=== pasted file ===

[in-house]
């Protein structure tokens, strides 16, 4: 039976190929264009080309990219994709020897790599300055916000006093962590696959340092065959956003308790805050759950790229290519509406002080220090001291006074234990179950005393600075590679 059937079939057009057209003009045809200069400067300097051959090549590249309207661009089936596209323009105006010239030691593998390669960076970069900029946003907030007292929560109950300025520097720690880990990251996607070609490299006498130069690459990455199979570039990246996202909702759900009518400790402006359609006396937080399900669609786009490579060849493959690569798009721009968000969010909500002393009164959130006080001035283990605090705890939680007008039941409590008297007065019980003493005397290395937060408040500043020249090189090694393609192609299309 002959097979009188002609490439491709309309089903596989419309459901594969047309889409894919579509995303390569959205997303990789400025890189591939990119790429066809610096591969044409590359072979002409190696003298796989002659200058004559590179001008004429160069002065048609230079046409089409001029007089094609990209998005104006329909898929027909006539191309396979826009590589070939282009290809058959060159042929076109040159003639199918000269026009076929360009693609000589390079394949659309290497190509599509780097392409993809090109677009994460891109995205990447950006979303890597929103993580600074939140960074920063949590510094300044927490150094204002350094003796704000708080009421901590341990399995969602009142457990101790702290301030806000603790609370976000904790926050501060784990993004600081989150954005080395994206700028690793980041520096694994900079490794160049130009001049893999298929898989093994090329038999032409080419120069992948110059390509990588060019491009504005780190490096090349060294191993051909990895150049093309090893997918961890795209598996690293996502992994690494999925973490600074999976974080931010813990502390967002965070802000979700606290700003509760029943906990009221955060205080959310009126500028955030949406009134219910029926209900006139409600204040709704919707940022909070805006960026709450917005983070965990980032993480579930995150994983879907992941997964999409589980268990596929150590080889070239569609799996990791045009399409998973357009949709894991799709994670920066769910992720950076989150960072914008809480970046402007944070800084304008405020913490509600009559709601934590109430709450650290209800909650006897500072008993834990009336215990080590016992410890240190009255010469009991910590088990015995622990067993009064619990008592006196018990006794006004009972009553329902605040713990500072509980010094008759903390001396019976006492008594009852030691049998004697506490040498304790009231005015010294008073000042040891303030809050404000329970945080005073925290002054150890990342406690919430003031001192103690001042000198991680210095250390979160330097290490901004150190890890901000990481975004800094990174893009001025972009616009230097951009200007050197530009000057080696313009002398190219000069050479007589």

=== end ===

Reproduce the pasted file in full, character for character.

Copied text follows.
[in-house]
């Protein structure tokens, strides 16, 4: 039976190929264009080309990219994709020897790599300055916000006093962590696959340092065959956003308790805050759950790229290519509406002080220090001291006074234990179950005393600075590679 059937079939057009057209003009045809200069400067300097051959090549590249309207661009089936596209323009105006010239030691593998390669960076970069900029946003907030007292929560109950300025520097720690880990990251996607070609490299006498130069690459990455199979570039990246996202909702759900009518400790402006359609006396937080399900669609786009490579060849493959690569798009721009968000969010909500002393009164959130006080001035283990605090705890939680007008039941409590008297007065019980003493005397290395937060408040500043020249090189090694393609192609299309 002959097979009188002609490439491709309309089903596989419309459901594969047309889409894919579509995303390569959205997303990789400025890189591939990119790429066809610096591969044409590359072979002409190696003298796989002659200058004559590179001008004429160069002065048609230079046409089409001029007089094609990209998005104006329909898929027909006539191309396979826009590589070939282009290809058959060159042929076109040159003639199918000269026009076929360009693609000589390079394949659309290497190509599509780097392409993809090109677009994460891109995205990447950006979303890597929103993580600074939140960074920063949590510094300044927490150094204002350094003796704000708080009421901590341990399995969602009142457990101790702290301030806000603790609370976000904790926050501060784990993004600081989150954005080395994206700028690793980041520096694994900079490794160049130009001049893999298929898989093994090329038999032409080419120069992948110059390509990588060019491009504005780190490096090349060294191993051909990895150049093309090893997918961890795209598996690293996502992994690494999925973490600074999976974080931010813990502390967002965070802000979700606290700003509760029943906990009221955060205080959310009126500028955030949406009134219910029926209900006139409600204040709704919707940022909070805006960026709450917005983070965990980032993480579930995150994983879907992941997964999409589980268990596929150590080889070239569609799996990791045009399409998973357009949709894991799709994670920066769910992720950076989150960072914008809480970046402007944070800084304008405020913490509600009559709601934590109430709450650290209800909650006897500072008993834990009336215990080590016992410890240190009255010469009991910590088990015995622990067993009064619990008592006196018990006794006004009972009553329902605040713990500072509980010094008759903390001396019976006492008594009852030691049998004697506490040498304790009231005015010294008073000042040891303030809050404000329970945080005073925290002054150890990342406690919430003031001192103690001042000198991680210095250390979160330097290490901004150190890890901000990481975004800094990174893009001025972009616009230097951009200007050197530009000057080696313009002398190219000069050479007589």